8. Thanks amvn! Scrapple is somewhat like meatloaf, but with other parts of the pig involved… Some people hate it, others love it. I love it as long as it’s crispy-fried and has ketchup. If not, eh.

  9. Thanks for the kind words, Jessica!

  10. Hi Amanda! Look forward to reading your stuff on the Daily Tiffin — I’ve read your blog before and enjoyed it mucho!

  11. My pleasure, Kate! At my rate, it’s a once-a-year treat for me, so I’m not afraid of the numbers. Back to yogurt and fruit this morning…

  12. Thanks gwennierocks! It was super-fast and easy — I had a hole in the bento and was looking for another veggie dish.

  13. Thanks for the friending, cap_scaleman! Very flattering — I hope you enjoy.

  14. Okay, I get it — I need to put together an entry on tamagoyaki-making with photos (I’ll need to draft my husband to take the photos, then, as I’ll need both hands for the egg). Looking at your photos, I think you have the heat too high, which is totally cooking the egg through and keeping it from adhering from the rest of the egg mass when rolled. Start rolling it sooner when the top is still a little liquidy. Personally, I use a rubber spatula to roll the egg as I had a similar issue when using chopsticks like in the bento cookbooks. Once it’s all rolled up at the end, give it a little extra time on all four sides to make sure everything inside is heated through, and remove to a bamboo rolling mat (or plastic wrap) to tidy up the shape if it needs it. Letting it cool naturally before slicing it gives residual heat a chance to finish cooking any remaining raw egg inside, and helps all of the layers to adhere.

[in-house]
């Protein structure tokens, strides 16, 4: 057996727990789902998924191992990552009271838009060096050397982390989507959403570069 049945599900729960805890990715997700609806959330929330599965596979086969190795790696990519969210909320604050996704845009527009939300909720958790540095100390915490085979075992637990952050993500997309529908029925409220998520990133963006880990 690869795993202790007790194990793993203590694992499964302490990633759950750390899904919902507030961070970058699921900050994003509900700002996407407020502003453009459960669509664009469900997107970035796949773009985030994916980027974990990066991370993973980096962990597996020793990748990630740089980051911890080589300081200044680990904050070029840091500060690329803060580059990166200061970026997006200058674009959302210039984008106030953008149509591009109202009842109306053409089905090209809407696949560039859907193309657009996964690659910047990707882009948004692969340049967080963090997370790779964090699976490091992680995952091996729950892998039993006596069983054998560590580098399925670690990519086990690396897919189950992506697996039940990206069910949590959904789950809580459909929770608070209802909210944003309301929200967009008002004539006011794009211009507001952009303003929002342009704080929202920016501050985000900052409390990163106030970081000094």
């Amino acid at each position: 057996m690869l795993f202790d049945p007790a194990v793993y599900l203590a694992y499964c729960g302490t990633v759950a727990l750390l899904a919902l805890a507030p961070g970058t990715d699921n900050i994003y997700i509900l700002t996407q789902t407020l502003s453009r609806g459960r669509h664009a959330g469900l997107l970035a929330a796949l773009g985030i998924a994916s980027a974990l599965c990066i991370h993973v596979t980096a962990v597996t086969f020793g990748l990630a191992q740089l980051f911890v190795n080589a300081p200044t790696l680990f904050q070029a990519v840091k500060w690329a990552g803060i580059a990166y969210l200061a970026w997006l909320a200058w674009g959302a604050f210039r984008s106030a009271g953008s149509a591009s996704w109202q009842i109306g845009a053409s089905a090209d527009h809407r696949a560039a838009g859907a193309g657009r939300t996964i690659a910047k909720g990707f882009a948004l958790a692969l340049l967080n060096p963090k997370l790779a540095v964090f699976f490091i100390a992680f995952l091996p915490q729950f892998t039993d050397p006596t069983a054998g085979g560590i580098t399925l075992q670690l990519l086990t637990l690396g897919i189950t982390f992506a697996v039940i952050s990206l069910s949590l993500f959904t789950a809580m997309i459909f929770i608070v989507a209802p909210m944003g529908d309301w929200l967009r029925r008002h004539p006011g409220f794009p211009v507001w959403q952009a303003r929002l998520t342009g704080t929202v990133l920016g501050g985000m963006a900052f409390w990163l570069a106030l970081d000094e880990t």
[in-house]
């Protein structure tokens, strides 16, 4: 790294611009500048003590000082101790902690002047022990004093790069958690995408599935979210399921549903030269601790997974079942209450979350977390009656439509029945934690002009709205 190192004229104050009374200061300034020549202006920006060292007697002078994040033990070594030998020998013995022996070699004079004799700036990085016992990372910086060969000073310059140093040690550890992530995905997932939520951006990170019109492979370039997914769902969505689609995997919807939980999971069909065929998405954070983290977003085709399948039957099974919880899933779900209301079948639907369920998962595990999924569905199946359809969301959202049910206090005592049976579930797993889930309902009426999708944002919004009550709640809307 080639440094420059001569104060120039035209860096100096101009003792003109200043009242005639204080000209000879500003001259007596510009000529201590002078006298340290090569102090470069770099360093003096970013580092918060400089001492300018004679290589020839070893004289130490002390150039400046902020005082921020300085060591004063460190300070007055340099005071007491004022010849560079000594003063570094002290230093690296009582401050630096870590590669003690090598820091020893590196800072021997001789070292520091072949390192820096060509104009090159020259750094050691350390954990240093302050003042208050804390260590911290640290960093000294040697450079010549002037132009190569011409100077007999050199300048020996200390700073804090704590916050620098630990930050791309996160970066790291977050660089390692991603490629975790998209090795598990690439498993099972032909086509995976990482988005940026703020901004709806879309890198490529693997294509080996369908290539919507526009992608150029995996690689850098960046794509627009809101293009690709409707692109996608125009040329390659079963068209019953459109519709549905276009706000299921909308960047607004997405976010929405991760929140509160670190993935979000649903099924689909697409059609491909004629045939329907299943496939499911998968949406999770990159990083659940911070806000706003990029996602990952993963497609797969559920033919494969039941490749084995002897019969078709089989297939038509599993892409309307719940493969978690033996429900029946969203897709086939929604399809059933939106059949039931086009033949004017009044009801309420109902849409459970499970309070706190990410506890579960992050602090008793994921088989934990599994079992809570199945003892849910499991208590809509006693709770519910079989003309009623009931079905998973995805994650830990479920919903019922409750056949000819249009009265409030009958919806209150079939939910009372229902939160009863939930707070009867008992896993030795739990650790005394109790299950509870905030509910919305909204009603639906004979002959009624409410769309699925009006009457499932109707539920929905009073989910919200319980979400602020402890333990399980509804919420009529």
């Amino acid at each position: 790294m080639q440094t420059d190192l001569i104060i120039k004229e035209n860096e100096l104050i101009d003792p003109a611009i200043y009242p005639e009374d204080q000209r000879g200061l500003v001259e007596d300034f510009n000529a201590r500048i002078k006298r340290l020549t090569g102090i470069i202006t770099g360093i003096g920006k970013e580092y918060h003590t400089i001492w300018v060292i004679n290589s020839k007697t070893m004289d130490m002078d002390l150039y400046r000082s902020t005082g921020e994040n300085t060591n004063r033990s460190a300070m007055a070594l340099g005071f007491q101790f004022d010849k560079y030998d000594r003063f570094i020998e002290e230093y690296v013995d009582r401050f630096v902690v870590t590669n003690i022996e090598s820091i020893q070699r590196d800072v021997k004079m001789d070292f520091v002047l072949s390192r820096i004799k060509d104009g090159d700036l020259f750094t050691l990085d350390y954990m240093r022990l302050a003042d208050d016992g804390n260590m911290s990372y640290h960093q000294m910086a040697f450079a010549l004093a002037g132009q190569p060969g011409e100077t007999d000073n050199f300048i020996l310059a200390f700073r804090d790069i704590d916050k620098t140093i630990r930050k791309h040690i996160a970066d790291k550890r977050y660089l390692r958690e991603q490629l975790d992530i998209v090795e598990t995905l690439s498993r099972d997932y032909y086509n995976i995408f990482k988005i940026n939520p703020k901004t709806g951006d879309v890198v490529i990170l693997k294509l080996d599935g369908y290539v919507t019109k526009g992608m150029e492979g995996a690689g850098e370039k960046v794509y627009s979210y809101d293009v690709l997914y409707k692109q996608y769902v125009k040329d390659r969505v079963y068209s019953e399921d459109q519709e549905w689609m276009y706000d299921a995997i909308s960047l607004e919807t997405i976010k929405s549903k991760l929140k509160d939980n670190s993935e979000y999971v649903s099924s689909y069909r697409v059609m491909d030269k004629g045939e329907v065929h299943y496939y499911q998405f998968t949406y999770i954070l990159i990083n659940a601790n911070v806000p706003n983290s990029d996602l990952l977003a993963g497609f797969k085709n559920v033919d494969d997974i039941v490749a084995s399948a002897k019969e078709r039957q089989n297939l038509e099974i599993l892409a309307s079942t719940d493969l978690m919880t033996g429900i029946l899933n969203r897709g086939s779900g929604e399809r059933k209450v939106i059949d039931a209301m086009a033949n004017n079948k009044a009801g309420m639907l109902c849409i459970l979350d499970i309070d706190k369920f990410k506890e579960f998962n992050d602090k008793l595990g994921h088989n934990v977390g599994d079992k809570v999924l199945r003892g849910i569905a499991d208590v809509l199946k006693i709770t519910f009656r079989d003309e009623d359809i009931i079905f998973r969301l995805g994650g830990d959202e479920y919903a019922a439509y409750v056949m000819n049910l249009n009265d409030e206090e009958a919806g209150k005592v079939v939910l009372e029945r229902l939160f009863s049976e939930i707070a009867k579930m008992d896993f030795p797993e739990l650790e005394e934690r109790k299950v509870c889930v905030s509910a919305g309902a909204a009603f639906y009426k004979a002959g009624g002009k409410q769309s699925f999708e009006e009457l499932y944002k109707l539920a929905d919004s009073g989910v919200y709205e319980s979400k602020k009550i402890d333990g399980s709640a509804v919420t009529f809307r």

Yup, Bug is only two and a half. The pictures of his food may be misleading about his utensil skill, though, because he eats his lunch with me and I help him when necessary. He’ll start going to preschool this fall, though, so expect an increase in finger foods in his lunches then.

  15. I hear you on tamagoyaki! I’ll work on an entry about tamagoyaki-making and get my husband to help take pictures as I use both hands to cook. Are you oiling the pan for each layer? That definitely helps.

  16. I’ll put together an entry on tamagoyaki with a tutorial — enough people are having problems with it. Look for it next week or so as it’s going to take a while to put together right.

  17. I don’t know the exact temperature, but a few drops of the egg will look a certain way on the pan when you test it. I’ll take a photo and include it in the tutorial. Look for it on my new fancy website next week…

  18. ‘Wellllll… when it’s hot enough, that’s when.’ ;) Ahhh, right-brain cooking.

    I’m looking forward to your tutorial. Thanks for taking that on!

  19. that’s great, thanks! :) :)

  20. Does Bug know how good he has it? If not, then can you be my mom? :(

  21. At just under three years old, Bug’s pretty nonplussed about the whole thing. If you’re under one year old I’ll adopt you, though! ;-)